If, as you read through this, you get the impression it espouses the simplification of the photographic process in the face of what seems to be ever increasing complexity, you are exactly right. The reality is that every time there is a technological advancement, the process is simplified.

As evidence of simplification, consider previous photographic developments - the mechanical shutter, manufactured dry plates, roll film, 35mm cartridges, resin-coated polycontrast papers, built-in light meters, TTL auto flash, auto exposure, auto focus, etc., etc. All of these advancements, and hundreds of others, made the process both simpler and more predictable. All of which is a noble endeavor... that is until it comes to the “art” thing.

In the 1890’s, seemingly in response to the introduction of the Kodak No. 1 and other ‘hand cameras’, professional photographers wrapped themselves in the flag of ‘art’. ‘Art’ set them apart and, more importantly, ‘Art’ protected their incomes. They began using all manner of technique that the hand-camera user (read: amateur) couldn’t. Note that it was technique that made the photograph ‘art’ and not the content. And this ‘application of technique to determine arti-ness’ has permeated the medium ever since.

So, on one hand there is the continuing simplification of the process now embodied in the digital and, on the other, there are the complicating techniques embodied in the ‘art’.

Ockham’s Razor postulates that when a choice must be made between competing hypotheses and all things are equal, the one with the fewest assumptions should be selected. The modern version of this time-honored principle is ‘keep it simple, stupid’. It seems then that simplification is the way to go.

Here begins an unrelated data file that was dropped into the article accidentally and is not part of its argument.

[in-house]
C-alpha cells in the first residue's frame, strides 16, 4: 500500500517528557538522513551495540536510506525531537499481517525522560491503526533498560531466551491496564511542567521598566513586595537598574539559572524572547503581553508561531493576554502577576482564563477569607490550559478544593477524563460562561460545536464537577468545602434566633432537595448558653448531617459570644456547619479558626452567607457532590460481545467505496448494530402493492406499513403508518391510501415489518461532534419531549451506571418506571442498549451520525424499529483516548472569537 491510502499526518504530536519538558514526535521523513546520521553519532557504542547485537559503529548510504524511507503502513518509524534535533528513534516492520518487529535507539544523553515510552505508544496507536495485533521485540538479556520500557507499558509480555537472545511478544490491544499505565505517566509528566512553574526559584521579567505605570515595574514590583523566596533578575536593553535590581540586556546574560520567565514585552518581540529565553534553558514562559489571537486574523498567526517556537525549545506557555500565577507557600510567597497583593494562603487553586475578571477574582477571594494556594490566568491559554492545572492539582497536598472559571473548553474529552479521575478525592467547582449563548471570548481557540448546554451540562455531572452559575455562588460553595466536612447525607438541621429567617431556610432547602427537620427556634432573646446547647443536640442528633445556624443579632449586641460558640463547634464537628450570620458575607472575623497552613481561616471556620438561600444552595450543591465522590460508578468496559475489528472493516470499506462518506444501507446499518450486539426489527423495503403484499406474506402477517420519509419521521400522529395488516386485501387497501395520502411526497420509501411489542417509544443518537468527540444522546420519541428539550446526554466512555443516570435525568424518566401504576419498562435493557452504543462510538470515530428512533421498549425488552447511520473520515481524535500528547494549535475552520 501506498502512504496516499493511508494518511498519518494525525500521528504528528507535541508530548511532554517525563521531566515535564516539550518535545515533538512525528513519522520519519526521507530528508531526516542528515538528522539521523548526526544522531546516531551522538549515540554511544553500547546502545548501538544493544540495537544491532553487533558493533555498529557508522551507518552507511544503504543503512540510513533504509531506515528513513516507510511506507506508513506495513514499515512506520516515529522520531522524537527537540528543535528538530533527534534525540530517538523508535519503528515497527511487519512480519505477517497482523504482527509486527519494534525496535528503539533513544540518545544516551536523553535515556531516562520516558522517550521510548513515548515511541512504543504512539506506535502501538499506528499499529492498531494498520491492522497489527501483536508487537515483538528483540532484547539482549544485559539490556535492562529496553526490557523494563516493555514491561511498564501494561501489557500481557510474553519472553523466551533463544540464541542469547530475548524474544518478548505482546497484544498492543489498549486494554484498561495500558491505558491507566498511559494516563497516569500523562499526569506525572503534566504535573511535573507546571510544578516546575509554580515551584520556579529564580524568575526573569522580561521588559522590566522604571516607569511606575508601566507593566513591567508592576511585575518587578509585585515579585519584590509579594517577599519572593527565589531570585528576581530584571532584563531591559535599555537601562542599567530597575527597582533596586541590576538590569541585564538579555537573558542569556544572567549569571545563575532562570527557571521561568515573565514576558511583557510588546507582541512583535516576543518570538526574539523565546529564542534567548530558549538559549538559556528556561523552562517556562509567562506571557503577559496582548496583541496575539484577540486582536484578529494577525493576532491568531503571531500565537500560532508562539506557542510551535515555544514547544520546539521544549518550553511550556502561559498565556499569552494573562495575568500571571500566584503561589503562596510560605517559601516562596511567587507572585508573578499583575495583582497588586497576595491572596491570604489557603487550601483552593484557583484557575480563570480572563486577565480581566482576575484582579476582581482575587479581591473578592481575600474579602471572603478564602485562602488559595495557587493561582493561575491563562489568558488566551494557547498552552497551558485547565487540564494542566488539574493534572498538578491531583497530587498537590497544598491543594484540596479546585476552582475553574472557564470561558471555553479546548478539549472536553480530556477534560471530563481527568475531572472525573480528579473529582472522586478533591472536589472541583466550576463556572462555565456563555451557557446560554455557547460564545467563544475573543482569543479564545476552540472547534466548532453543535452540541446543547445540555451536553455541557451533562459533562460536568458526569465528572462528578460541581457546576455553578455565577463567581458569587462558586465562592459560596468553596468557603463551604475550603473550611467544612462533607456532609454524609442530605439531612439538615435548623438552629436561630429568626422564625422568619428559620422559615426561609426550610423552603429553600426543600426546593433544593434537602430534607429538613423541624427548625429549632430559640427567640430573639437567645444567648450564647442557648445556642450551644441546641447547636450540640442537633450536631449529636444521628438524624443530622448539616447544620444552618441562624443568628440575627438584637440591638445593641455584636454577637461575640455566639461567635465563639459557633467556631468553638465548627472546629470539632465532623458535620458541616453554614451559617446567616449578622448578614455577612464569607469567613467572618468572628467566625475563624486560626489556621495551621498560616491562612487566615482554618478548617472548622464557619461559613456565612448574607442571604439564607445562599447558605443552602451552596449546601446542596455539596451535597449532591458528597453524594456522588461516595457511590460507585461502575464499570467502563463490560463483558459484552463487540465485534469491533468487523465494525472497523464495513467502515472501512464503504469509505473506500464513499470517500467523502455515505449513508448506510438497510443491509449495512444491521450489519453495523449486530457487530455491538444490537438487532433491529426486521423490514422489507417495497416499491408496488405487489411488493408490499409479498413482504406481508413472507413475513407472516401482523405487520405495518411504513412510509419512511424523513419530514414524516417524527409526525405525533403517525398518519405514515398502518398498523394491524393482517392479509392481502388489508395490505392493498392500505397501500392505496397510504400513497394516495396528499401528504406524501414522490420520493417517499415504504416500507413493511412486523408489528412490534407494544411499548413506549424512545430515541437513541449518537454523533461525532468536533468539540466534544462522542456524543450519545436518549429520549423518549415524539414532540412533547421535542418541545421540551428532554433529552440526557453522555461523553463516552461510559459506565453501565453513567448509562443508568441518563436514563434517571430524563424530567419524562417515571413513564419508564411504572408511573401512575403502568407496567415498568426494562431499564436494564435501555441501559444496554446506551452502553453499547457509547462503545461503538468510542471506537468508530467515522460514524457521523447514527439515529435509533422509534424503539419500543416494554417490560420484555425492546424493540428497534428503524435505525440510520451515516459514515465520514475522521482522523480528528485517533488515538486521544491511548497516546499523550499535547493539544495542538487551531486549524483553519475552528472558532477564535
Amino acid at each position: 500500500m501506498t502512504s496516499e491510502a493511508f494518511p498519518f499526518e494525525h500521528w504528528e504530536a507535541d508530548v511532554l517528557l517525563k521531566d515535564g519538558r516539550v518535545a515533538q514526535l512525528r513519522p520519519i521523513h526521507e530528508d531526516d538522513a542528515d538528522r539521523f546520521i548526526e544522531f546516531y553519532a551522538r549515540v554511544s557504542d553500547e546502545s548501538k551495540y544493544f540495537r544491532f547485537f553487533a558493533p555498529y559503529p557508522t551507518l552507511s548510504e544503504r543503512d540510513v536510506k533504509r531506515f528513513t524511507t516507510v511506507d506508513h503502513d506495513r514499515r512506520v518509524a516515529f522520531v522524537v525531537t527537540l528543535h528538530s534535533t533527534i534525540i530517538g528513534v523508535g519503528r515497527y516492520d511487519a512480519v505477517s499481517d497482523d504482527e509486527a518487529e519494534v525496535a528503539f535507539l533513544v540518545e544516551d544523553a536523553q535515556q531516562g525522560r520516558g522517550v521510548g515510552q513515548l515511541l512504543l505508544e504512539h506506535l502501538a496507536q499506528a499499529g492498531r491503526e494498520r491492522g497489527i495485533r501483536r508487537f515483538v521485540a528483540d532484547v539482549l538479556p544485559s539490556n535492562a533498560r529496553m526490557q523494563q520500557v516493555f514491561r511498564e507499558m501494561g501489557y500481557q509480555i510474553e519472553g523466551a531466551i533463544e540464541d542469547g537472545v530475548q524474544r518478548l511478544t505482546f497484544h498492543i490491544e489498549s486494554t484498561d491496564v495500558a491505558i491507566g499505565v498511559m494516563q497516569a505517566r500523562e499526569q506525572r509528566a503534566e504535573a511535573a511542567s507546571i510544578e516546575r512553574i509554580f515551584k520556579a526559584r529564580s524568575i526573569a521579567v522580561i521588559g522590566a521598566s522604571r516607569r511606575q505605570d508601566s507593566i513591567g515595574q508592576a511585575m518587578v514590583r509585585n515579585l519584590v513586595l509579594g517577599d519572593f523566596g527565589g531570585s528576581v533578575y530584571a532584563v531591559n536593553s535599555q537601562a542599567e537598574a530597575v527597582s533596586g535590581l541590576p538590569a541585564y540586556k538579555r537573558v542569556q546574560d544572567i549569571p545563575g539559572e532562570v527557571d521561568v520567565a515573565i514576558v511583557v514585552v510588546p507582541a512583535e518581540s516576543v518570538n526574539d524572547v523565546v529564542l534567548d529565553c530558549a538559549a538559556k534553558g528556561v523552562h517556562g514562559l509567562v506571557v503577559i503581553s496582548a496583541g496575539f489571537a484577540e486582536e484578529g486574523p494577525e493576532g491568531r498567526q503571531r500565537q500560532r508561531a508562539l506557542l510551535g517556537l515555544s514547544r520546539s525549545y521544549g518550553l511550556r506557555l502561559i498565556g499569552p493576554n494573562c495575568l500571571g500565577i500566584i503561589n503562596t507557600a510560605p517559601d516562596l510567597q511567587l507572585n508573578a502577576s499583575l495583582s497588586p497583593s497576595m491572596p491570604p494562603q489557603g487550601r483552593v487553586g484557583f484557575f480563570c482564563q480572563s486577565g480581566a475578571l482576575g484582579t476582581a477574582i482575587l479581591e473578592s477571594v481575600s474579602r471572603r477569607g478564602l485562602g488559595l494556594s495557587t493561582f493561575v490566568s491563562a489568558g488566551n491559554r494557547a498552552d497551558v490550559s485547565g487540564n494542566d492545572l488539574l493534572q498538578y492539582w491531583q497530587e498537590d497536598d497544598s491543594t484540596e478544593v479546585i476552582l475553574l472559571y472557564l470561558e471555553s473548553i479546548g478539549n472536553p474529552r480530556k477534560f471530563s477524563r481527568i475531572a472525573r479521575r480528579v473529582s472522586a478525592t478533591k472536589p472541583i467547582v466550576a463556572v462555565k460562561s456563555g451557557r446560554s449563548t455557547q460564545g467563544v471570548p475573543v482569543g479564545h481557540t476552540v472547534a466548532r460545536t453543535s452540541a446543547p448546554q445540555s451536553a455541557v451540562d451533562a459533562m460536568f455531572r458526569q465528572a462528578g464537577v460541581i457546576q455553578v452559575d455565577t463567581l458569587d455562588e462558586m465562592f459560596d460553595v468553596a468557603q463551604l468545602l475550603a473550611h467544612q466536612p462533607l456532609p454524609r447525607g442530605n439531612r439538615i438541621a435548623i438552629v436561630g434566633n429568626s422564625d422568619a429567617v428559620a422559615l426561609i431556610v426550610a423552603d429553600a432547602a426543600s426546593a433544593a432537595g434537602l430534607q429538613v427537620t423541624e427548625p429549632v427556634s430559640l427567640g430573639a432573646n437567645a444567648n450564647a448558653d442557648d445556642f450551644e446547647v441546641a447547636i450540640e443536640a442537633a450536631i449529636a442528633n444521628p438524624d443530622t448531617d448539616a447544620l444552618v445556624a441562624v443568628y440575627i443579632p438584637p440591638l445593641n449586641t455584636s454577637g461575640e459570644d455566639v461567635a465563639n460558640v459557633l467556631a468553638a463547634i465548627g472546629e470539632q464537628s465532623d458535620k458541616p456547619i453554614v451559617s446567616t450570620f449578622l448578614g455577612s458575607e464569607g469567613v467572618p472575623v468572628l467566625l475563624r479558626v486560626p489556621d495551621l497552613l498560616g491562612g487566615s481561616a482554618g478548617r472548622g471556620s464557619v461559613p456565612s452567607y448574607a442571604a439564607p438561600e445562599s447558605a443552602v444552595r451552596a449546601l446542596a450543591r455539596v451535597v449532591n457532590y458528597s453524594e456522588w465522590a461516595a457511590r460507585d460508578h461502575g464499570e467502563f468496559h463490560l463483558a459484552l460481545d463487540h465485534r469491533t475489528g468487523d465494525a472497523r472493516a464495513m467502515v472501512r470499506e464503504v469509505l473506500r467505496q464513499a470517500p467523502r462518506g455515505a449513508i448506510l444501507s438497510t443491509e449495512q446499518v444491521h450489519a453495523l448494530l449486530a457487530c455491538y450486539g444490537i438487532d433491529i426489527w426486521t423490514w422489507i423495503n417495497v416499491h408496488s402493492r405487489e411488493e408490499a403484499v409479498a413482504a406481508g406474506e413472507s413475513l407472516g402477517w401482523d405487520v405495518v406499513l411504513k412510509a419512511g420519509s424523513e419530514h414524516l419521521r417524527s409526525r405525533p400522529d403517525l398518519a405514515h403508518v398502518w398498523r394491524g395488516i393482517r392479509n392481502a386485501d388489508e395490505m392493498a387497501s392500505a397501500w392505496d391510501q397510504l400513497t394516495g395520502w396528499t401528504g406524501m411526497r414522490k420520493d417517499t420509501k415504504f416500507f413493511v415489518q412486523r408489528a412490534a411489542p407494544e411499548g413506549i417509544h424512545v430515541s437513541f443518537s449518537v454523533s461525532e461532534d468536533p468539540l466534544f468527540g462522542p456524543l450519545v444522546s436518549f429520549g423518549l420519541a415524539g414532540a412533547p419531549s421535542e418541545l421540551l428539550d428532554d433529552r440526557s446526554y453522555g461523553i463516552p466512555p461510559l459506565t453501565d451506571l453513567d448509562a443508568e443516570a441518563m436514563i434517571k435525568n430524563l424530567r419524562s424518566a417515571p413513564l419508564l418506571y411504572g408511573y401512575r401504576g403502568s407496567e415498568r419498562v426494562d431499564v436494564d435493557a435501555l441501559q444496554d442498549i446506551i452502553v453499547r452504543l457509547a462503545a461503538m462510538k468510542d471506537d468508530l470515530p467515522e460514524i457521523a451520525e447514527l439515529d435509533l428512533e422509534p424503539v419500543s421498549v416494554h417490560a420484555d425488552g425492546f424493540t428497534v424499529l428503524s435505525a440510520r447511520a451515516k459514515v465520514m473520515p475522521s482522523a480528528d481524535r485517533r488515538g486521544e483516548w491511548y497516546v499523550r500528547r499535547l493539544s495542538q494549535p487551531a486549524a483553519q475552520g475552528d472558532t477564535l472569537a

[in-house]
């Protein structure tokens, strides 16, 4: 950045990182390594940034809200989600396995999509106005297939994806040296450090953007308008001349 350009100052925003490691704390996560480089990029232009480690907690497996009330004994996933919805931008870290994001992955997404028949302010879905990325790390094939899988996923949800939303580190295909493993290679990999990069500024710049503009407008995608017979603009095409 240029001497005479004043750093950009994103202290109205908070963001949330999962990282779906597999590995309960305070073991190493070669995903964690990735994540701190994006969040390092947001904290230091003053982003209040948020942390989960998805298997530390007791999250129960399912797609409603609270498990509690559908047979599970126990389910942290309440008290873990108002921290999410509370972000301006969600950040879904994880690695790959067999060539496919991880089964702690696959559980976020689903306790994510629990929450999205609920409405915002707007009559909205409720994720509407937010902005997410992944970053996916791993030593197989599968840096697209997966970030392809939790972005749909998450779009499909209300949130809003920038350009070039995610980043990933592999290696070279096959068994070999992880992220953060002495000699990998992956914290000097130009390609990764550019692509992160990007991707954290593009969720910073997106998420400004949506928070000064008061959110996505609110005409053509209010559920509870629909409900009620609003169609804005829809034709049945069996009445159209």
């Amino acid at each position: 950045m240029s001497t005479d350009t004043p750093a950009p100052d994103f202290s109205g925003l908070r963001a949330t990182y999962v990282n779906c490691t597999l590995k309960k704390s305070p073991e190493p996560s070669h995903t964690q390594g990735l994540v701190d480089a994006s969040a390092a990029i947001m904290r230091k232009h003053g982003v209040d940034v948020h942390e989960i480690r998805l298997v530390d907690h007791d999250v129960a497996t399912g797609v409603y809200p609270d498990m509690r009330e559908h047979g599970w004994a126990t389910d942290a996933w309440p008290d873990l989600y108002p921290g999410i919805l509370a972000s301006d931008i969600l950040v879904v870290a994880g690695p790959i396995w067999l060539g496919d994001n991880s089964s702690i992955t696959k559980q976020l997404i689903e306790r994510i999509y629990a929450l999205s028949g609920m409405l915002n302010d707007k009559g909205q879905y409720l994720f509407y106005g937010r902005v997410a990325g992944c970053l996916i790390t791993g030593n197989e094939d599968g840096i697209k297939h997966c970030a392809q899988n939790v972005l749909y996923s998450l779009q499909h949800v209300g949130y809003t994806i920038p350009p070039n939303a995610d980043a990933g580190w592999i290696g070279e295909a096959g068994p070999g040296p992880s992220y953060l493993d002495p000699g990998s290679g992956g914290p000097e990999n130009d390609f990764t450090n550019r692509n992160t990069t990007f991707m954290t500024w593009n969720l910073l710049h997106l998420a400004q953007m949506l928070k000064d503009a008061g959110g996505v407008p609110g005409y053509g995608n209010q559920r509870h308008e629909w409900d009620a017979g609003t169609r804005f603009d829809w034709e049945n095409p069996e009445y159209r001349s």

Before going further however, it must be noted that although we are not interested in the now-overblown and overheated tech side of the medium, there are a few things that have to be looked at so here we go...

A quick look at cameras.

You will read all kinds of stories in the modern photographic press, both in print and online, telling you that you have to use this camera or that, this piece of equipment or that. It has to have this adjustment or that control. You have to be able to do this kind of processing or produce that kind of file. In a word- BALDERDASH!

Within reason, any camera you want to use will give more than acceptable results. The camera that you use is not the important thing. The photographs produced are what’s important. If the camera you use gives you the result you want, it doesn’t matter if it is the camera in your phone, a three-year old compact camera or the latest fire-breathing, multi-megapixel, button-festooned dslr wonder.